• Newspaper. All Chimpún interviews by Iñako Díaz-Guerra
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  • Florent Muñoz. "The 90s were the last gasp of freedom, then the euro came and put an end to drugs and partying"

Quique González (Madrid, 1973) has just turned 50 and celebrates his 25th anniversary in music with a tour, cover album (Copas de yate) and the vinyl reissue of his entire discography, but he doesn't feel or seem like an older guy. "It's the hair, having great hair extends your career by 20 years," he jokes while smoking and looking out the window at the Madrid he left behind to live in the countryside in Cantabria. "I don't think I could come back," he muses, more to himself than to me, perhaps with one of those songs he claims to compose without realizing it, already playing backstage in his brain.

You fled the city before it became fashionable. There is a somewhat reckless idealization because sometimes it is more dangerous to live in a rural environment than in an urban one. They project their life in a rural environment, but then they have to live in the day-to-day there, which also has its harshness. I wouldn't change it, I'm delighted, I've been there for 20 years now and the truth is that, after living in the countryside, I wouldn't imagine living in Madrid or in a big city again. I couldn't live the pace you follow here. It's funny because it's a rhythm that you lived to the fullest for many years and your first albums are eminently urban. Yes, the musical tradition I liked had a lot to do with how my city was described in the songs of the Burnings, Joaquín Sabina, etc. I'm lucky that, since I travel a lot to play and I have to come to Madrid a lot to do promo and rehearse, I still keep that contact. If I didn't have that back and forth from the city to the countryside, that voluntary retreat would still be too dense and too hard.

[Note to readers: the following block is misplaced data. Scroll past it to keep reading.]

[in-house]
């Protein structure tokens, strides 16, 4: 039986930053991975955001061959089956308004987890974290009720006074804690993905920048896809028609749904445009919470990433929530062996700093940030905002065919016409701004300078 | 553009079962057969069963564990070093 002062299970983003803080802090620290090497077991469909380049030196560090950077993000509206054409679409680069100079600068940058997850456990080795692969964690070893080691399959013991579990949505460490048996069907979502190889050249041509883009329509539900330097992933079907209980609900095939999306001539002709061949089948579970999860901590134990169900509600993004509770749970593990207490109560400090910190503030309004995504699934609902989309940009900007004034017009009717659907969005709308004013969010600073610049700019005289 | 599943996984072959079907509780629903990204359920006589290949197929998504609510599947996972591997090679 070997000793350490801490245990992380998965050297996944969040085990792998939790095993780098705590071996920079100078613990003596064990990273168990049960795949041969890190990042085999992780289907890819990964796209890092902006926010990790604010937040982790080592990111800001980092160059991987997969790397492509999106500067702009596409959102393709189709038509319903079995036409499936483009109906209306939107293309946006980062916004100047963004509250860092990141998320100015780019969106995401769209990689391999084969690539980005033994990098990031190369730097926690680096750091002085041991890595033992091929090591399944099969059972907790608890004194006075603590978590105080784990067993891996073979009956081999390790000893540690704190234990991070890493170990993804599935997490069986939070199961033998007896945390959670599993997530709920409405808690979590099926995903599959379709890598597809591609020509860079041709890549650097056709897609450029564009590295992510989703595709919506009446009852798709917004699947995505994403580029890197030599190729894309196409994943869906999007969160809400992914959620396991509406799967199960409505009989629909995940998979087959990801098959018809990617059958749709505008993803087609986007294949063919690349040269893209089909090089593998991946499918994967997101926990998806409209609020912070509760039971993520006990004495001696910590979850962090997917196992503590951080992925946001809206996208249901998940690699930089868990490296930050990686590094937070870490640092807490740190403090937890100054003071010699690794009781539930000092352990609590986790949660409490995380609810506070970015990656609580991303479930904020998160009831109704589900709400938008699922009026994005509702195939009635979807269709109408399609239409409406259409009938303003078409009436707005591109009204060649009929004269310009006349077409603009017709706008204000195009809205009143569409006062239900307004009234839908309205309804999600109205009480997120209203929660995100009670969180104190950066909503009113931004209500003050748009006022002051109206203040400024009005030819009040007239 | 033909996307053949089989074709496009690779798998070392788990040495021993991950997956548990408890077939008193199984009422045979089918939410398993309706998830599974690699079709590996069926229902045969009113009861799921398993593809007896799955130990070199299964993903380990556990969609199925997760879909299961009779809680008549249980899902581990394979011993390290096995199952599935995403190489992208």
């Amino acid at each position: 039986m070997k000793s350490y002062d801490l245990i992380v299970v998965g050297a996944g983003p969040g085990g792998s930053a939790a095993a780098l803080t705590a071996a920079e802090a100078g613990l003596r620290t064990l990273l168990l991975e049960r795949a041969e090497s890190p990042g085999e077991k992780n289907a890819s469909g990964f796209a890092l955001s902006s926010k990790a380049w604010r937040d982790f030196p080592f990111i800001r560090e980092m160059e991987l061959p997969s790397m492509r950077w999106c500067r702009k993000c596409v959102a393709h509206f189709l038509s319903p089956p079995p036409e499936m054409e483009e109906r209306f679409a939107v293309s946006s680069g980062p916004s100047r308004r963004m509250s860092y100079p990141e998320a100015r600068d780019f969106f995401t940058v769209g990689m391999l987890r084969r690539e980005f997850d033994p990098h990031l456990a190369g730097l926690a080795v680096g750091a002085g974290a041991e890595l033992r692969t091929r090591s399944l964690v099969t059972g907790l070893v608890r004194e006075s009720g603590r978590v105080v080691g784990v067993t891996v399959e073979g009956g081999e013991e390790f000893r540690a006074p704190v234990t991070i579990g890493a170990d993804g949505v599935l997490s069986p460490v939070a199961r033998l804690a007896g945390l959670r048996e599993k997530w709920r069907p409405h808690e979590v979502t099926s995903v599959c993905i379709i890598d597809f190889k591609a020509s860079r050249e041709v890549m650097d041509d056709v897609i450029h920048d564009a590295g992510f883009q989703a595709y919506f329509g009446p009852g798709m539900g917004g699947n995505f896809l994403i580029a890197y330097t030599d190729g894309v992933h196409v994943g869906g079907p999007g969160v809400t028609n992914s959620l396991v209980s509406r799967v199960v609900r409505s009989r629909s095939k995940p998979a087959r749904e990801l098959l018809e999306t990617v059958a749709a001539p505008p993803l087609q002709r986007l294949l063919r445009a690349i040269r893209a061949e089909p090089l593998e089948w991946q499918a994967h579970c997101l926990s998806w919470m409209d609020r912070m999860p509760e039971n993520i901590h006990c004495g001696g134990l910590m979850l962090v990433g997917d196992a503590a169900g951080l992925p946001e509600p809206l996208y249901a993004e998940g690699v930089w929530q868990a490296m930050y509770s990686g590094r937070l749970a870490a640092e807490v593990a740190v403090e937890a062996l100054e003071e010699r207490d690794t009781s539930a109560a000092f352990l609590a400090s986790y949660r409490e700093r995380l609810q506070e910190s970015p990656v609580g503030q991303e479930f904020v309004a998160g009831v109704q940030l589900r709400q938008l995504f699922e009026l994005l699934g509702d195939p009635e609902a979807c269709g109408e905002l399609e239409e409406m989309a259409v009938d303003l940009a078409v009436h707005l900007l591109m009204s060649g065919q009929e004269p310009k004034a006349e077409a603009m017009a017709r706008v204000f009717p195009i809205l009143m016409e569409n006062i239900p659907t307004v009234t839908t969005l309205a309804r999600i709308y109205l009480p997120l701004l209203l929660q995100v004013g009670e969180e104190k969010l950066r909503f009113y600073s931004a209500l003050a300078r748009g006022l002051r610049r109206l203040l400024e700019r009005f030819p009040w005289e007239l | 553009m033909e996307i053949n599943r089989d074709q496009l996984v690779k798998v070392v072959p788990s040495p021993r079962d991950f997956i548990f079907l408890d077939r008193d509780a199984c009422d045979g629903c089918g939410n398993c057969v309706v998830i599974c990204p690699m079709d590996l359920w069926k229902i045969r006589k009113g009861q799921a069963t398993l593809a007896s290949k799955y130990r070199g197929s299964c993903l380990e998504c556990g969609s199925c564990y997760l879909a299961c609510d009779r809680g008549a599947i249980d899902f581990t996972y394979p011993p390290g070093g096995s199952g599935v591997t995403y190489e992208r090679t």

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Manuel Jabois.

"I've only experienced four mournings and they were for four relationships with which I aspired to eternity"

"I've only experienced four mournings and they were for four relationships with which I aspired to eternity"

Carmen Maura.

"My left wasn't this aggressive, nasty ... If you can call this unfortunate thing of today a left."